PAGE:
Patriot Games by Janet Maslin New York Times, June 5, 1992

Sean’s Belfast accent was flawless and his deep-seated hatred for those who had destroyed his family sprang from genes you would have sworn were fast-rooted in troubled Irish soil.

To think that Bean was simultaneously filming Lady Chatterley, playing the sensitive Yorkshire gamekeeper Mellors which would quickly ensure his place as every woman’s ‘bit of rough’ whilst portraying a Belfast assassin who kills with calculated coolness and ferocity is astonishing.

One can’t help but wonder how we will see Bean pull off his two distinct roles and mindsets in the upcoming Ca$h. If experience has anything to teach us, it tells us to grab a passport and brush up on your Baedeker; Sean’s about to take you on a trip you’re not soon likely to forget.

Traci Moore

Monday, April 20, 2009

Answers to Sean Bean and Far North Article Trivia Questions

Thank you for commenting and posting your answers to the Far North trivia questions (see earlier post about Sean Bean as Loki). Check below to see if you got the correct answers.

Answers to Trivia Questions

Where was Sean Bean when Asif Kapadia called to talk about Far North? Where was Asif Kapadia? What movie was Sean filming at the time?

Sean Bean was in New Mexico filming The Hitcher and Asif Kapadia was in London talking on his cell phone in a restaurant car park.

Why did cast and crew have to be protected by men with guns while filming?

The cast and crew had to be protected from 3,000 polar bears that live in the location the movie was filmed.

One of the mysteries of the movie is the time and place the movie takes place. The movie was really filmed in what country?

The movie was filmed in Svalbard, Norway, near the Arctic Circle.

Who wrote the short story the film is based on?

Sara Maitland

If familiar with the short story name a few differences between the movie and the story?

True that the short story has only three characters, but in the story the characters had no names. Asif Kapadia and Tim Miller, who wrote the screenplay for the movie, gave them the names of Saiva, Anja, and Loki.

Another difference in the short story the man and one of the women are young, the second woman is old, and though we don't really know her age, she is clearly much older than the two other characters. In the film, Loki (Sean Bean) and Saiva (Michelle Yeoh) are contemporaries in age, and Anja (Michelle Krusiec) is younger.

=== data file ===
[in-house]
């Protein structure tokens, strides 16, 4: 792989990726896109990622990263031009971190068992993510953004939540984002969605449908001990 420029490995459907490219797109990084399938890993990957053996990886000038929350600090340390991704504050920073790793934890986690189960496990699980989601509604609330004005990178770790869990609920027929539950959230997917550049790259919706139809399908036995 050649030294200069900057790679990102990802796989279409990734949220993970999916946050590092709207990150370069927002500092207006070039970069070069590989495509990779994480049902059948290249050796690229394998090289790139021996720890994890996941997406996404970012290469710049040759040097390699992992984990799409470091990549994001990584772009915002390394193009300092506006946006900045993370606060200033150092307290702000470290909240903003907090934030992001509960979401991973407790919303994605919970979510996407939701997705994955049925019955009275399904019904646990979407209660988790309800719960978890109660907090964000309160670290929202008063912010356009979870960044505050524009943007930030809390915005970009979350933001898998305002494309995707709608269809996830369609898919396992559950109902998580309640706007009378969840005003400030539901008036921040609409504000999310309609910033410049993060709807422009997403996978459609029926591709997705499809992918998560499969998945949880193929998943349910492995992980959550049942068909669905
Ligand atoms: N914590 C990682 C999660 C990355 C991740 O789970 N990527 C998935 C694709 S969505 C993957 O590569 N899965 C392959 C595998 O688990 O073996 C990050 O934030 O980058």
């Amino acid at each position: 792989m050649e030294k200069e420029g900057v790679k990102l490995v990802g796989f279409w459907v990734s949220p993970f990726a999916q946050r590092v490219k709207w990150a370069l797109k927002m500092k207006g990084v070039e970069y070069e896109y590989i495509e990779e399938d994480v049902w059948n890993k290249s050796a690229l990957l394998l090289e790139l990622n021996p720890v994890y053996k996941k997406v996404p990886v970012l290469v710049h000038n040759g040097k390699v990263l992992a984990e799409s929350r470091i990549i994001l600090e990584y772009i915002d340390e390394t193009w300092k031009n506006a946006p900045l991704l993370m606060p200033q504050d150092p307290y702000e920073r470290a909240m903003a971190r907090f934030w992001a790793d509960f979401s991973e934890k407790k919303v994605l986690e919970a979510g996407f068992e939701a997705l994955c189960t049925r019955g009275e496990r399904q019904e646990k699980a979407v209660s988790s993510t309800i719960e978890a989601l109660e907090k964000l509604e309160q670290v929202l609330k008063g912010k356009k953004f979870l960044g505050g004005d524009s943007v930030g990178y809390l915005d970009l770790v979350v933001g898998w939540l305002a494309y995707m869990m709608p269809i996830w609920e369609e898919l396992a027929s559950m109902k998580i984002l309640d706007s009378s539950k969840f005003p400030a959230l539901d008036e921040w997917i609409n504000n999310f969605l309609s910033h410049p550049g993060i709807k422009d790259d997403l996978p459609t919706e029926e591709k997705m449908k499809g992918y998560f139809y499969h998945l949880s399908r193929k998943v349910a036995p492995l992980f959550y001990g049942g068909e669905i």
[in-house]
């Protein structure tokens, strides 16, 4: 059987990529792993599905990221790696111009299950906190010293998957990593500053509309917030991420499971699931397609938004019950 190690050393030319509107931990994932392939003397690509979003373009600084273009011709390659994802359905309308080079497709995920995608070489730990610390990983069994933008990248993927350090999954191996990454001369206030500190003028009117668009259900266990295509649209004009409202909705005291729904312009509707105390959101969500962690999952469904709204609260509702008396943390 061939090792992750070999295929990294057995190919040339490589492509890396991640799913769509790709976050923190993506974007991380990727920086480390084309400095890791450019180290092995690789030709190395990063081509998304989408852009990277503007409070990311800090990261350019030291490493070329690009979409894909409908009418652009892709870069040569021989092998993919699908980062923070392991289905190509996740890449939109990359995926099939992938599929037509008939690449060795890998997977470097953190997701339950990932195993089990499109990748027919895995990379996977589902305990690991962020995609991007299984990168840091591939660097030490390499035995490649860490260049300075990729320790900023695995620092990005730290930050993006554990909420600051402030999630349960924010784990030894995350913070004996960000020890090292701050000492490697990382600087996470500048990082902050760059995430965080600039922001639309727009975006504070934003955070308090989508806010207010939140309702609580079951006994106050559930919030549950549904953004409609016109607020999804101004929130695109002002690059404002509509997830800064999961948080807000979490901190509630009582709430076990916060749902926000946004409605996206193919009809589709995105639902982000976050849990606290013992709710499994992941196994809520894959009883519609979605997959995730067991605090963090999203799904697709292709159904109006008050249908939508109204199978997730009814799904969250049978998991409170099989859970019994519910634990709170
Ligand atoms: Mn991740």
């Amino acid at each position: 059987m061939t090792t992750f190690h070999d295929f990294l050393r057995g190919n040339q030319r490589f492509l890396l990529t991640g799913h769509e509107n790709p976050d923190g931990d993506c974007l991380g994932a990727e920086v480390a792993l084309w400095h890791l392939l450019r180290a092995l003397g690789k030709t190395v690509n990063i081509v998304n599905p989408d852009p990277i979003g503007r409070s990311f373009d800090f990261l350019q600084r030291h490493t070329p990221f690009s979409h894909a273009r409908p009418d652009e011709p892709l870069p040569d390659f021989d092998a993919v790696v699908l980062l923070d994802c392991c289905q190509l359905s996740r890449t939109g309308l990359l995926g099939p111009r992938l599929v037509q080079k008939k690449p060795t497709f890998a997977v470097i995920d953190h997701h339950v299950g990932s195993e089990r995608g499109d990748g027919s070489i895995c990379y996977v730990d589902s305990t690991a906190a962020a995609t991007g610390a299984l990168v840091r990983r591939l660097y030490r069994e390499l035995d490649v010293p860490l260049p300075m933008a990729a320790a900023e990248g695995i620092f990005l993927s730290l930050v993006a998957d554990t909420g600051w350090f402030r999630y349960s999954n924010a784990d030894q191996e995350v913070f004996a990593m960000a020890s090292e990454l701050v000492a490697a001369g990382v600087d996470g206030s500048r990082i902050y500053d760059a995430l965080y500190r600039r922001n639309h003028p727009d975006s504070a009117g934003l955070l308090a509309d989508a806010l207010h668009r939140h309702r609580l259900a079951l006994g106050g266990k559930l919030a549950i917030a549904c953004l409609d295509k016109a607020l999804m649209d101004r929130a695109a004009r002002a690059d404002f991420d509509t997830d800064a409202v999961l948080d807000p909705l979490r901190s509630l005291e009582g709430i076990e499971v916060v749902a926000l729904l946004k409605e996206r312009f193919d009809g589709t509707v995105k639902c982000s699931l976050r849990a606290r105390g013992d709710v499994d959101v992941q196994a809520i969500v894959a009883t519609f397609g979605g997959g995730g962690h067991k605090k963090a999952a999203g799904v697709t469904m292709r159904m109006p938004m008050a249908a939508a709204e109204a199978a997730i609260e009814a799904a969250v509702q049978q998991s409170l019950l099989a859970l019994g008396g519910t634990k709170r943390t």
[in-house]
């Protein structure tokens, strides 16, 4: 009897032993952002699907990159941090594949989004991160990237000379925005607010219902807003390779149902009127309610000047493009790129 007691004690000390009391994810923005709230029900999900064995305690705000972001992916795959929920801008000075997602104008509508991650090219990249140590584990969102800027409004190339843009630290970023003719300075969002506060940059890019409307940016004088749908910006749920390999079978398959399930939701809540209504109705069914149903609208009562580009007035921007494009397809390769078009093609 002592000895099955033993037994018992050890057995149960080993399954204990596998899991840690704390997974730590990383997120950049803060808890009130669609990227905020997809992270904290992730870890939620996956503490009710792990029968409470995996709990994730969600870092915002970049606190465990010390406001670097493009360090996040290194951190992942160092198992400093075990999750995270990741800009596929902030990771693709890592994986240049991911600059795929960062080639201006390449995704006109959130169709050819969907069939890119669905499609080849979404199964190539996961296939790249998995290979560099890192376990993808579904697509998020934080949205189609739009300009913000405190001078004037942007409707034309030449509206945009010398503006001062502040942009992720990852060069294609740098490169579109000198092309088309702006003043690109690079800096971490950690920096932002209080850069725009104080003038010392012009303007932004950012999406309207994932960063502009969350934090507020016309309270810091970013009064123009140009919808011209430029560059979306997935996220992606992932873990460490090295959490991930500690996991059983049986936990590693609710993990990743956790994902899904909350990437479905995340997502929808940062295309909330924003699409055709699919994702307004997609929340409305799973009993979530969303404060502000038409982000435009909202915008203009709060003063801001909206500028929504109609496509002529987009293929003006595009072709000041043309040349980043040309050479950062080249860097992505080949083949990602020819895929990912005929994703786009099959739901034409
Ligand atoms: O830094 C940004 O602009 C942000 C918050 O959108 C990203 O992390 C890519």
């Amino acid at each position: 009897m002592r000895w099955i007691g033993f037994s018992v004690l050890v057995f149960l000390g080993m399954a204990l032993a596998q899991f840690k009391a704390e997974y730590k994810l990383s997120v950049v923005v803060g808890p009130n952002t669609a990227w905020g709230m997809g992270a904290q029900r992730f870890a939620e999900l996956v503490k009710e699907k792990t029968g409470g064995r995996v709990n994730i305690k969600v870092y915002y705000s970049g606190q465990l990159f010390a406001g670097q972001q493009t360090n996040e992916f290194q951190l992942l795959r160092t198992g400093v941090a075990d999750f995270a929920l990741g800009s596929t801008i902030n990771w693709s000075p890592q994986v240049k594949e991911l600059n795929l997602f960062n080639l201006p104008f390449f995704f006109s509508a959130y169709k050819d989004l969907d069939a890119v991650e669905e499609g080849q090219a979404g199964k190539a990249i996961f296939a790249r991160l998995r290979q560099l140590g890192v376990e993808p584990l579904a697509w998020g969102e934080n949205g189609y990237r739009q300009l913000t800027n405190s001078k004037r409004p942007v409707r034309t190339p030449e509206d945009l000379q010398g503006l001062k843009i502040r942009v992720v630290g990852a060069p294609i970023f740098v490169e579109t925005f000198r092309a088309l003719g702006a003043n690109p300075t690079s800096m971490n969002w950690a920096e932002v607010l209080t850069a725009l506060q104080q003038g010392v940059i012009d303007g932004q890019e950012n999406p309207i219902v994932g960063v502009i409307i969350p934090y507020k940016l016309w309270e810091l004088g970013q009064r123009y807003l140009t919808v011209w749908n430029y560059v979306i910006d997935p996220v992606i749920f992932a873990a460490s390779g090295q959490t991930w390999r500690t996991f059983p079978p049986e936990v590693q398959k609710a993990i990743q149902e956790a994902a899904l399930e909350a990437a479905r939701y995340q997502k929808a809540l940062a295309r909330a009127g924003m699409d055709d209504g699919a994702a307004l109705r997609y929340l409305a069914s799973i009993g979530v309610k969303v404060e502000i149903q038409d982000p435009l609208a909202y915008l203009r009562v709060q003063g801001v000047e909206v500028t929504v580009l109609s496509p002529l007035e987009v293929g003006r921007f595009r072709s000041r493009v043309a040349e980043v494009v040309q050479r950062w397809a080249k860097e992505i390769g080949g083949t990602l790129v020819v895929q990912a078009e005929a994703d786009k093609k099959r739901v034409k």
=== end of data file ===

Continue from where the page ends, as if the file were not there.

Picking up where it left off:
In the video below Sean Bean, Michelle Yeoh, and Asif Kapadia comment on the making of Far North.

Saturday, April 18, 2009

Ca$H is Up and Running!

Hi All,
The excitement continues as we let you know the site is now up and running. Go to the site and you will see all kinds of cool extras about the film, including one fab, totally cool contest where you can win a chance to walk the red carpet with Sean Bean!
Check the site for lots of other goodies such as downloads, screensaver, buddy icons, ringtones and more!

Thursday, April 16, 2009

Happy Birthday Sean Bean!


Today, April 17th, we celebrate his 50th birthday and his stellar career spanning every medium, from theatre to radio, from television to film.

We thank him for sharing his talent with his fans, amazing us with playing such varied roles as the impassioned Mellors in Lady Chatterley, the heroic Richard Sharpe in the beloved Sharpe Series, and the fallible Boromir in The Lord of the Rings.

Through him we’ve modeled for a great Master, taken on the French, been driven by jealousy, lost a brother, sworn vengeance, plotted and schemed, scored a goal, loved like no other, suffered capture and torture, defended the people, sworn our allegiance, grieved for a child, fought with mythic grandeur, gone into the mind of a madman, plumbed the depths of evil, lived by our wits in the sand and the snow, slain our enemies and died a thousand deaths -- and still the journey has not ended.

We congratulate him on his critically acclaimed role of corrupt real estate developer John Dawson in the 2009 David Peace drama series The Red Riding Trilogy on UK’s Channel 4.

His next role in CA$H has us eager with anticipation, and we expect he will receive the attention he deserves.

Sean, may all your dreams come true, for you have been true to yourself and the result has been everyone’s gain. On behalf of all your fans, with affection and admiration.

Happy Birthday Sean!

Traci Moore/Myriam Lechuga

Three Good Men Collaborates With Media 8 Entertainment on CA$H

Three Good Men announced today that it has entered into a deal with Media 8 Entertainment regarding the world-wide distribution of its film CA$H, starring Sean Bean (Lord of the Rings, Flightplan). Under the agreement, Media 8 will serve as world sales agent for the film, which will make its market debut at the upcoming Cannes Marche du Film in May.

“We are so excited to collaborate with Media 8 Entertainment, as they have worked with many other notable films that fall into the CA$H genre. These movies have attained great success under the Media 8 banner. We look forward to adding CA$H to its list of high-quality films,” said CA$H producer Naveen Chathappuram.
“We are really excited to bring the movie CA$H to the worldwide marketplace. The film is a smart, action-filled ride, with an excellent performance by Sean Bean at its center,” said Stewart Hall, President of Media 8 Entertainment. “And the themes of greed, materialism, and morality that this film raises are especially timely in today’s environment.”